We were all deeply saddened with last week’s news of the passing of Steven Spurrier (1941-2021).
It’s hard to think of indisputable figures in the world of wine, but the English wine merchant-turned-writer/vintner managed to live up to this.
In a lifetime of numerous efforts to celebrate the wonders of winemaking and tasting, most notably the 1976 Judgment of Paris, Spurrier not only helped opening the eyes of the wine world towards the excellence that came from Napa, California and the New World – which he became best known for, even if this never was his intended legacy.
Thanks to a lifetime of love and devotion, we are remembering the history of this fantastic man, a true gentleman who globalized the love of fine wine still to this day.
As a young wine trader between London and Paris in the early years of his career, having started at legendary Christopher and Co., Spurrier worked his always through French wines, which he helped promoting at the same time he promoted foreign fine wines to the French public, such as Port, Madeira or Sherry.
In the early 1970s, while making his way as a merchant with a growing reputation, Spurrier also went into teaching, thanks to pioneering L’Academie du Vin, which remains influential to the development of new wine experts.
The tasting that unknowingly changed the wine world
The world would know Steven Spurrier for what as at first a somewhat unnoticeable effort: staging a blind tasting in Paris, 1976, which meant a face-off between Burgundy and Bordeaux’s most prestigious wines versus unknown vintages of then-obscure Napa Valley, California.
No one paid that much attention to the tasting. Even though judges included some of the world’s greatest sommeliers and wine producers of that time, the results would be obvious: back then, the United States were pretty much ignored as a winemaking country. But Spurrier, a French wine lover who was always up-to-date with fine wines of the world, let it go on.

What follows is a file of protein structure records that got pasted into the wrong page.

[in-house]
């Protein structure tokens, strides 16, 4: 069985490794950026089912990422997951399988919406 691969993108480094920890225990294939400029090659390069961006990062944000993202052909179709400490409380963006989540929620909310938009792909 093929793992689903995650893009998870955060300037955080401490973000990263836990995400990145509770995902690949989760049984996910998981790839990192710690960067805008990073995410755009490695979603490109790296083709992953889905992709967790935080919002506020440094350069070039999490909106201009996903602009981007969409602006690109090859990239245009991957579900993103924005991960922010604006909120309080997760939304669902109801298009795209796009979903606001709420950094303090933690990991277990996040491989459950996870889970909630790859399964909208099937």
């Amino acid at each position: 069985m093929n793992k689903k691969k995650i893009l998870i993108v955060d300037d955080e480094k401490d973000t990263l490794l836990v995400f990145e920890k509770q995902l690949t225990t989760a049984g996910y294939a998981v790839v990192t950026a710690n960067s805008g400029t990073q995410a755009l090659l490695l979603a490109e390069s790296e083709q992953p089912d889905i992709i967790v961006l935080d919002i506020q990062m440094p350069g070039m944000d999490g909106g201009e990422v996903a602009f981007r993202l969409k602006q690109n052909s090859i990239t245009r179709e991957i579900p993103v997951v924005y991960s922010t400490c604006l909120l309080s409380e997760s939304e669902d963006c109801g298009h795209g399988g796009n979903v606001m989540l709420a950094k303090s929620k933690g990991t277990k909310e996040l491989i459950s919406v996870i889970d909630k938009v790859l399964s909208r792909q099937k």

The now legendary Judgment of Paris ended with Napa’s Stag’s Leap Cabernet Sauvignon 1973 defeating giants like Château Mouton-Rothschild and Haut Brion. Meanwhile, Napa’s Chateau Montelena Chardonnay 1973, defeated Burgundy’s finest. He was even portrayed by the great late Alan Rickman in 2008’s Bottle Shock for this occasion (even though he always claimed the story was absurdly fictionalized).
Unknowingly, Spurrier opened up a window to the New World of wine that was still far from being duly recognized. A tradition that inspired recent efforts such as our dear Eduardo Chadwick’s international efforts to promote the world-class qualities of Chilean wines.
Well, the rest to the 1976 results is history.
Back home, Spurrier kept on strong with his winemaking love. Apart from consultancy roles, works as a journalist, six books, works as judge, awarded columns and much more, he finally set up his own winery, Bride Valley Vineyard, in Dorset.
Elegant, kind, devoted
Spurrier is not only remembered for what he did, but also for who he was.
He was always elegantly dressed, with the most polite manners that friends could describe, at the same time deemed by every fellow wine worker as kind, generous, humble and ecstatic about all things wine.
The spectacular Jancis Robinson wrote a moving eulogy:
“Even though his famous Paris tasting in 1976 was truly ground-breaking, signalling infinite possibilities for wines other than the French classics, and he was valued throughout the world as an educator, taster and writer, he wore his achievements exceptionally lightly – always more fired up by the next project than by those of the past.”
Patrick Schmitt, editor-in-chief at The Drinks Business, pointed out how, “along with Spurrier’s unmatched sartorial elegance, I will remember him for his energy, charm, warmth and enthusiasm”.
“Always generous in his comments, Spurrier was happy to speak up at events to pay homage to a wine or winemaker when others remained quiet. He was also kind to fellow members of the trade, whatever their age and position, and encouraging in his approach to other wine writers, whoever they worked for, and however basic their level of drinks knowledge. And he was outspoken, fearlessly and clearly expressing his well-informed views on a range of subjects”.
Our sincerest condolences to Spurrier’s family, and a toast to his memory and legacy.
If there’s one thing we can finish off with, we’d gladly say that, with this sublime legacy, he will always live on on the hearts and minds of his much beloved wine world.
Until next time.